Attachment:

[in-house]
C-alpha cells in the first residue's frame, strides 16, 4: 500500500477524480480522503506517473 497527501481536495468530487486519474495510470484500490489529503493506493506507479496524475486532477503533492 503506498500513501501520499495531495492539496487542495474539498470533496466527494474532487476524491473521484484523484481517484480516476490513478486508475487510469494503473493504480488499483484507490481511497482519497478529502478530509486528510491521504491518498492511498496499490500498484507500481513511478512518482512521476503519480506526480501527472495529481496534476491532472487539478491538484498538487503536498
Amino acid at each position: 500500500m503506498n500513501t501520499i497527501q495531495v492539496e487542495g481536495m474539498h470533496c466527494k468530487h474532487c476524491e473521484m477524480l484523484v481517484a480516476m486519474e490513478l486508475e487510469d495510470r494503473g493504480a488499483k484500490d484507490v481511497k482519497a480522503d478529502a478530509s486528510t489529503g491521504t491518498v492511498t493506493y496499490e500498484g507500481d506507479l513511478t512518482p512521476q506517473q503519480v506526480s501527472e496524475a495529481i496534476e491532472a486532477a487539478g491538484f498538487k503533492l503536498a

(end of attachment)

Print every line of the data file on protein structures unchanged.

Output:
[in-house]
C-alpha cells in the first residue's frame, strides 16, 4: 500500500477524480480522503506517473 497527501481536495468530487486519474495510470484500490489529503493506493506507479496524475486532477503533492 503506498500513501501520499495531495492539496487542495474539498470533496466527494474532487476524491473521484484523484481517484480516476490513478486508475487510469494503473493504480488499483484507490481511497482519497478529502478530509486528510491521504491518498492511498496499490500498484507500481513511478512518482512521476503519480506526480501527472495529481496534476491532472487539478491538484498538487503536498
Amino acid at each position: 500500500m503506498n500513501t501520499i497527501q495531495v492539496e487542495g481536495m474539498h470533496c466527494k468530487h474532487c476524491e473521484m477524480l484523484v481517484a480516476m486519474e490513478l486508475e487510469d495510470r494503473g493504480a488499483k484500490d484507490v481511497k482519497a480522503d478529502a478530509s486528510t489529503g491521504t491518498v492511498t493506493y496499490e500498484g507500481d506507479l513511478t512518482p512521476q506517473q503519480v506526480s501527472e496524475a495529481i496534476e491532472a486532477a487539478g491538484f498538487k503533492l503536498a